I looked back in my journal this morning to see when I first made note of the pandemic. Interestingly, the first time I wrote about it was on February 26th – Ash Wednesday actually. I wrote, “This morning I’ve been reading about a flu epidemic about to become a pandemic. Coronavirus, it’s called. China is the origin but it has spread to Korea and Europe. Apparently it’s in the US too – 57 cases in California – but it’s only from a cruise ship that started in Japan. And apparently kids can’t get it – something to be grateful for.”
I didn’t write about it again for nine days. “Ten Americans have now died from the virus. The government says it’s contained; but I wondered, how can it be contained if people don’t know if they have it?”
Two more days went by. Then every day, every entry since then, I wrote updates on the changes the coronavirus has brought to every corner of my life, our lives. Changes like: me standing on my back porch preaching to my cell phone, you listening while you cook or eat or pet your dog. Everything is weird. We just have to keep remembering that weird isn’t bad. Weird is just weird. It might even be good.
Don’t you imagine, friends, as we head into the holiest season of the year, that God is much more interested in HOW we sit with the reality of these days? That we adjust the faith inside us to the reality in which we find ourselves, rather than complain about it or be paralyzed by it?
In our text today Jesus has arrived at the place to which he turned his face weeks ago. In reality, Jesus has been heading to Jerusalem since he first toddled across the floor in Bethlehem, since he stepped into the Jordan River for John to baptize him. His advance upon that city is why he did not heal and feed every human being he met on the way, why he didn’t correct every nickel-and-dime injustice that crossed his path, and it’s why he told his disciples that they would in their time do greater things than even he had done. Because all he ever truly came to do is the thing he’s going to do when he crosses through that gate, arrives inside the city wall, and slides off that donkey and walks away toward the fate that saves us all.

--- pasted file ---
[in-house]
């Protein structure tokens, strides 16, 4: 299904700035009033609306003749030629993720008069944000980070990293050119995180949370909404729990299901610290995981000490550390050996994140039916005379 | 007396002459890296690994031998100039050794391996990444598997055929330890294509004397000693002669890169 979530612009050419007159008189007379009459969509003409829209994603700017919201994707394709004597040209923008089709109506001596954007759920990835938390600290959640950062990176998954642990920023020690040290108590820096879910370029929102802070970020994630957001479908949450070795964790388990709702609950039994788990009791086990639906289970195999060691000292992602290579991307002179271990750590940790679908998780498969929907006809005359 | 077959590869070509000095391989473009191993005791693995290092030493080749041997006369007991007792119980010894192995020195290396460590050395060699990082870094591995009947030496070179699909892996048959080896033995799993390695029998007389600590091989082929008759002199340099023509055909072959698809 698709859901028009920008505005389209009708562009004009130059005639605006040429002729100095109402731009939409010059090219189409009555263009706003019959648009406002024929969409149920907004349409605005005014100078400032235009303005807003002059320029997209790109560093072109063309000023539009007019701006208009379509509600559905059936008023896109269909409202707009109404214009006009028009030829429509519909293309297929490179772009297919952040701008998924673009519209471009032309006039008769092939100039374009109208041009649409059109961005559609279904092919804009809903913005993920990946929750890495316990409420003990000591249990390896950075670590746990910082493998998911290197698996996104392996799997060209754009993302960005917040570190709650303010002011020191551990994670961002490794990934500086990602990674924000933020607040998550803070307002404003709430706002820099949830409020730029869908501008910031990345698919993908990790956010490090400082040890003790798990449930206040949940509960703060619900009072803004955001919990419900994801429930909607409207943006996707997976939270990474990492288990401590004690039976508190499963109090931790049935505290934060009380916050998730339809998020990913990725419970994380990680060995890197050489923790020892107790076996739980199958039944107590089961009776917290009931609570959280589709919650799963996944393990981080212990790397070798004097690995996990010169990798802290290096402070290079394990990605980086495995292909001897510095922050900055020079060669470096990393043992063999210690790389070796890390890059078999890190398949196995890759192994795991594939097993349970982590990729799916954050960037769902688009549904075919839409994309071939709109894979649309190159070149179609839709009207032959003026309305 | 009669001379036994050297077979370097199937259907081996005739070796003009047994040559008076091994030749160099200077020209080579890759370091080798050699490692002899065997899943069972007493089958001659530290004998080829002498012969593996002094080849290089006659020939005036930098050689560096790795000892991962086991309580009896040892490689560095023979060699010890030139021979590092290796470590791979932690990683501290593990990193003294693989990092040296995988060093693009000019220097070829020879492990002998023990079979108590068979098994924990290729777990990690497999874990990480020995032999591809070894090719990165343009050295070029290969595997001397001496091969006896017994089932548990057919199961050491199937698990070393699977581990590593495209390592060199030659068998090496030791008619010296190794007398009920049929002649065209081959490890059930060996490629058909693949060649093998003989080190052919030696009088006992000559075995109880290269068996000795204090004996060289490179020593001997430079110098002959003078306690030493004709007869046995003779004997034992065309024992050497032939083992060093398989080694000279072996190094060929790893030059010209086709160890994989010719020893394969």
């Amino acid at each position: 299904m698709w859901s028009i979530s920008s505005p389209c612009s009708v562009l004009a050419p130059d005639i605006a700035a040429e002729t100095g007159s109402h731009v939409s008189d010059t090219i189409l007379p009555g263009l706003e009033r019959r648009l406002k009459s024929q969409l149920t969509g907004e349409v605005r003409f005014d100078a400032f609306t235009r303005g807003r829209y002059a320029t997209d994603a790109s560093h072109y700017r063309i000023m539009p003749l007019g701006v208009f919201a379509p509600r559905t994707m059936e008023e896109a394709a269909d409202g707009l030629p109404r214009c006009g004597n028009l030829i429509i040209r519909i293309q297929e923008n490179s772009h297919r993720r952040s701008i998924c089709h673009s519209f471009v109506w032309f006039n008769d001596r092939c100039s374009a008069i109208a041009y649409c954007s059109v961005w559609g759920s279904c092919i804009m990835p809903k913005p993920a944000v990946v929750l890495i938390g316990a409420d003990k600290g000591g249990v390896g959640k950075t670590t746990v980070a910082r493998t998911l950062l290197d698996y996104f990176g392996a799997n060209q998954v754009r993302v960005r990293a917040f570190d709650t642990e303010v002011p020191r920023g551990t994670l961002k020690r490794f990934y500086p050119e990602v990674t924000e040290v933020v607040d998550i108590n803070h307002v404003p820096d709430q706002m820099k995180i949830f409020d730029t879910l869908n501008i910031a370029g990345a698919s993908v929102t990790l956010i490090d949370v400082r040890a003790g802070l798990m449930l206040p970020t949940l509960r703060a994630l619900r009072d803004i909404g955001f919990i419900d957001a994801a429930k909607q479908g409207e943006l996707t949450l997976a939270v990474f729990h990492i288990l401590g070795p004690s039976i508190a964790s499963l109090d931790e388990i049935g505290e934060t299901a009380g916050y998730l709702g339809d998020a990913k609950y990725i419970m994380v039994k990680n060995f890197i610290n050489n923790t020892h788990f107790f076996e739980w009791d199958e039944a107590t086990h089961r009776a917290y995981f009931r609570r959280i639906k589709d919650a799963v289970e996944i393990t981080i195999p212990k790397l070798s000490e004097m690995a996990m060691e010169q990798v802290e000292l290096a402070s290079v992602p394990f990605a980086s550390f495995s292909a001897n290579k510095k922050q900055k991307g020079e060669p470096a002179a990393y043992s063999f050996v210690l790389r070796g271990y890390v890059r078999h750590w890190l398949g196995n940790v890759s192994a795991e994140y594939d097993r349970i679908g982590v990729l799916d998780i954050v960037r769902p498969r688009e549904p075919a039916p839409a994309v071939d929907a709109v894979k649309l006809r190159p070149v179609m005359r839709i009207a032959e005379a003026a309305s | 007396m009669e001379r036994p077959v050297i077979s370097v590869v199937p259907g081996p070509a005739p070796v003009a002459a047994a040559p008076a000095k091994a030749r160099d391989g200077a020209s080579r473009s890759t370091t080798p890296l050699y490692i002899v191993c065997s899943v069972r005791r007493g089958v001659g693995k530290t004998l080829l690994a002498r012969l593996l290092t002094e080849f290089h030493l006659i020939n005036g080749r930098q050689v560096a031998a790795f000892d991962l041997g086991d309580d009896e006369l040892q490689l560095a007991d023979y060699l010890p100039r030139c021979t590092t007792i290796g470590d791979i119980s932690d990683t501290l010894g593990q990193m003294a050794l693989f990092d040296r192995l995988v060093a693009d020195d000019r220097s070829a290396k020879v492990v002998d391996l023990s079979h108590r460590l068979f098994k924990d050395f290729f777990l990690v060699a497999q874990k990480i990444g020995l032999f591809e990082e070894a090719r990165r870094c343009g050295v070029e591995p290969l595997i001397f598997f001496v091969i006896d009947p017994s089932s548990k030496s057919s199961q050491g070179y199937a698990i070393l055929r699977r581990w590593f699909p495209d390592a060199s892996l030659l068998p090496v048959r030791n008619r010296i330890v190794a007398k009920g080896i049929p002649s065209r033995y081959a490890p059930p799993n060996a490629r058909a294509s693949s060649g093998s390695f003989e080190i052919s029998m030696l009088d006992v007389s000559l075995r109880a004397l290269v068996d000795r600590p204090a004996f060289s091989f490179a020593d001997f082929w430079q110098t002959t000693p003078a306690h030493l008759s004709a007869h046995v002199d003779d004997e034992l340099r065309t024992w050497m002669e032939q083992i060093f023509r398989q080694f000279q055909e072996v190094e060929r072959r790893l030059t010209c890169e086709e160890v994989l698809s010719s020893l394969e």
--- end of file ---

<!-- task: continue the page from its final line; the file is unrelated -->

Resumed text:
Let’s pray: Your kindness to us, O God, is immeasurable. Never more so than in your Passion – your willingness to exert your power over death, so that we may now never be afraid of death in any of its forms. Not loss, not danger, not threat of nature nor humanity may take away the hope and the future we have in you. You are with us. In life and in death. In sickness and in health. This day. Every day. No. Matter. What. Amen.
Do you recognize this clip? We talked about it a bit in Thursday Bible Chat. It’s the liberation of Paris in August of 1945. And it’s one of the prettier bits of liberation video from that time. The people were thrilled to see those American and British soldiers coming. Other parts of the video contain lots of kissing between strangers.